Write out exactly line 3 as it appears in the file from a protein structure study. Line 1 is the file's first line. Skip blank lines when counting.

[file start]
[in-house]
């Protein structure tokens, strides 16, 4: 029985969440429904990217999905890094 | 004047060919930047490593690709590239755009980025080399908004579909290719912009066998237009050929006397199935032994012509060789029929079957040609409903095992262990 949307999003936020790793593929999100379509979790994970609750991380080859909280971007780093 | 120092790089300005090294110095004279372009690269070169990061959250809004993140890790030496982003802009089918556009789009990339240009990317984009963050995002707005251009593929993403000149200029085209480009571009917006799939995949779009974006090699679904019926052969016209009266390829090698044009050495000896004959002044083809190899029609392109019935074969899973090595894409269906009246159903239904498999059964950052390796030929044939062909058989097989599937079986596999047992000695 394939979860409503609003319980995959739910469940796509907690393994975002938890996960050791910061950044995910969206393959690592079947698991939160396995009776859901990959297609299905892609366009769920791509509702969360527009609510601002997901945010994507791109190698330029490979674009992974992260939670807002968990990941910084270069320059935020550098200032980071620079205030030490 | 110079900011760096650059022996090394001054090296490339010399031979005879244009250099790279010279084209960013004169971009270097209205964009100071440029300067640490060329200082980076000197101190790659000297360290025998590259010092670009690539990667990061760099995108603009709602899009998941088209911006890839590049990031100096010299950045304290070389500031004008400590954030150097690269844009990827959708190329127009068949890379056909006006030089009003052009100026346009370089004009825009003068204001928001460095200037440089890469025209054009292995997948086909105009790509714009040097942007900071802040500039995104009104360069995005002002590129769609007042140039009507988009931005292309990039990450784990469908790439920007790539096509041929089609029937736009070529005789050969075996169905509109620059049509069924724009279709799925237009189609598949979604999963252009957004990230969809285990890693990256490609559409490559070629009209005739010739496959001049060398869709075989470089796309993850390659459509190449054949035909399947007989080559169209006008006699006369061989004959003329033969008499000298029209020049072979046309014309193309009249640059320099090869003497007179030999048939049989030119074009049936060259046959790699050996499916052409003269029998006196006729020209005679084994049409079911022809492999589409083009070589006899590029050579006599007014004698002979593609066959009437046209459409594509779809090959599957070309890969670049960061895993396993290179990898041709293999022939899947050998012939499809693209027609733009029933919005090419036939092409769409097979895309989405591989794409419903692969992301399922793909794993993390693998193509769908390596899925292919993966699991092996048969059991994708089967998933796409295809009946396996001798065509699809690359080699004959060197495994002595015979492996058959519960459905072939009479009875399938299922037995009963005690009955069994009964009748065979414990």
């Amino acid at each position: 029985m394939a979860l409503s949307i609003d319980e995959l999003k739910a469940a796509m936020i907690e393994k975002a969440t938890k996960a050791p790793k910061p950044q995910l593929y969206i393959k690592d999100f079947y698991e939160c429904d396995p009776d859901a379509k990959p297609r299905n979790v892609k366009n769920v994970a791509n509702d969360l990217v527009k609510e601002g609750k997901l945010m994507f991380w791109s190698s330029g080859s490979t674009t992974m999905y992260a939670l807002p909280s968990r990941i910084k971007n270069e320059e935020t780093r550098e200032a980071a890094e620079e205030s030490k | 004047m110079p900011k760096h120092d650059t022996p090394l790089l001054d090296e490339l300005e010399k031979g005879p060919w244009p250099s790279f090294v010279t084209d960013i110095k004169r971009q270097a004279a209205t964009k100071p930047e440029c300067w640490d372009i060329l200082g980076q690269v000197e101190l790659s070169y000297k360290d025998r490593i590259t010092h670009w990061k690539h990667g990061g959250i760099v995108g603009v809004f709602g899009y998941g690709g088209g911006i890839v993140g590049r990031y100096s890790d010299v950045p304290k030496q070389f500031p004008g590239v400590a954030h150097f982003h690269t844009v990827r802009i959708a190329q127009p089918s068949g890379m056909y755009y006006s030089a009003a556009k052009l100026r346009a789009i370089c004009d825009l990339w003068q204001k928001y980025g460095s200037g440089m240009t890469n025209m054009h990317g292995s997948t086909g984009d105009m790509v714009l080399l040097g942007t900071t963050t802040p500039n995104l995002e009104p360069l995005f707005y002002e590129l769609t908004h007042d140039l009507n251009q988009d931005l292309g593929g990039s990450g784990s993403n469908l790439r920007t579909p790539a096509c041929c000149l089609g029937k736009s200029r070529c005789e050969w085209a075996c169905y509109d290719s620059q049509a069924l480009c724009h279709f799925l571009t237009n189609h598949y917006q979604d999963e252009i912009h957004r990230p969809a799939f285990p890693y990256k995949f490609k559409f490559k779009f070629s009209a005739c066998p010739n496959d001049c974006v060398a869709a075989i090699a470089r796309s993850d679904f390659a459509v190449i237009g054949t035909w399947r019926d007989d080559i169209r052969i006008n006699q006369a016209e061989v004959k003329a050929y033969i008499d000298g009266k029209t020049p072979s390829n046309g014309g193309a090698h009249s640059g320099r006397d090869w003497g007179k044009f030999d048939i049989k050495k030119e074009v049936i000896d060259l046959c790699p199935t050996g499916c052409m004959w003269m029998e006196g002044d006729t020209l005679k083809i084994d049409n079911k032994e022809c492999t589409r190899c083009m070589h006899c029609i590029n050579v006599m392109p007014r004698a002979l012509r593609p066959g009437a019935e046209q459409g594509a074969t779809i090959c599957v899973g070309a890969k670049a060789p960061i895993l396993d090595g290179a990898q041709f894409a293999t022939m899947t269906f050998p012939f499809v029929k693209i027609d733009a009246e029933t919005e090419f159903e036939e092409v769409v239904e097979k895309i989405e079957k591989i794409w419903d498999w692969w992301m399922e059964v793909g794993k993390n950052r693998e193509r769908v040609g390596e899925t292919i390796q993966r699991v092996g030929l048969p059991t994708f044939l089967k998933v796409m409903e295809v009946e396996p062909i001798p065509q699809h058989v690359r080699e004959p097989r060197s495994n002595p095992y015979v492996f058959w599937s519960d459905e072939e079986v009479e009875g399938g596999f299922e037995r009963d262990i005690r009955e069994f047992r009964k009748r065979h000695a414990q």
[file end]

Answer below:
């Amino acid at each position: 029985m394939a979860l409503s949307i609003d319980e995959l999003k739910a469940a796509m936020i907690e393994k975002a969440t938890k996960a050791p790793k910061p950044q995910l593929y969206i393959k690592d999100f079947y698991e939160c429904d396995p009776d859901a379509k990959p297609r299905n979790v892609k366009n769920v994970a791509n509702d969360l990217v527009k609510e601002g609750k997901l945010m994507f991380w791109s190698s330029g080859s490979t674009t992974m999905y992260a939670l807002p909280s968990r990941i910084k971007n270069e320059e935020t780093r550098e200032a980071a890094e620079e205030s030490k | 004047m110079p900011k760096h120092d650059t022996p090394l790089l001054d090296e490339l300005e010399k031979g005879p060919w244009p250099s790279f090294v010279t084209d960013i110095k004169r971009q270097a004279a209205t964009k100071p930047e440029c300067w640490d372009i060329l200082g980076q690269v000197e101190l790659s070169y000297k360290d025998r490593i590259t010092h670009w990061k690539h990667g990061g959250i760099v995108g603009v809004f709602g899009y998941g690709g088209g911006i890839v993140g590049r990031y100096s890790d010299v950045p304290k030496q070389f500031p004008g590239v400590a954030h150097f982003h690269t844009v990827r802009i959708a190329q127009p089918s068949g890379m056909y755009y006006s030089a009003a556009k052009l100026r346009a789009i370089c004009d825009l990339w003068q204001k928001y980025g460095s200037g440089m240009t890469n025209m054009h990317g292995s997948t086909g984009d105009m790509v714009l080399l040097g942007t900071t963050t802040p500039n995104l995002e009104p360069l995005f707005y002002e590129l769609t908004h007042d140039l009507n251009q988009d931005l292309g593929g990039s990450g784990s993403n469908l790439r920007t579909p790539a096509c041929c000149l089609g029937k736009s200029r070529c005789e050969w085209a075996c169905y509109d290719s620059q049509a069924l480009c724009h279709f799925l571009t237009n189609h598949y917006q979604d999963e252009i912009h957004r990230p969809a799939f285990p890693y990256k995949f490609k559409f490559k779009f070629s009209a005739c066998p010739n496959d001049c974006v060398a869709a075989i090699a470089r796309s993850d679904f390659a459509v190449i237009g054949t035909w399947r019926d007989d080559i169209r052969i006008n006699q006369a016209e061989v004959k003329a050929y033969i008499d000298g009266k029209t020049p072979s390829n046309g014309g193309a090698h009249s640059g320099r006397d090869w003497g007179k044009f030999d048939i049989k050495k030119e074009v049936i000896d060259l046959c790699p199935t050996g499916c052409m004959w003269m029998e006196g002044d006729t020209l005679k083809i084994d049409n079911k032994e022809c492999t589409r190899c083009m070589h006899c029609i590029n050579v006599m392109p007014r004698a002979l012509r593609p066959g009437a019935e046209q459409g594509a074969t779809i090959c599957v899973g070309a890969k670049a060789p960061i895993l396993d090595g290179a990898q041709f894409a293999t022939m899947t269906f050998p012939f499809v029929k693209i027609d733009a009246e029933t919005e090419f159903e036939e092409v769409v239904e097979k895309i989405e079957k591989i794409w419903d498999w692969w992301m399922e059964v793909g794993k993390n950052r693998e193509r769908v040609g390596e899925t292919i390796q993966r699991v092996g030929l048969p059991t994708f044939l089967k998933v796409m409903e295809v009946e396996p062909i001798p065509q699809h058989v690359r080699e004959p097989r060197s495994n002595p095992y015979v492996f058959w599937s519960d459905e072939e079986v009479e009875g399938g596999f299922e037995r009963d262990i005690r009955e069994f047992r009964k009748r065979h000695a414990q």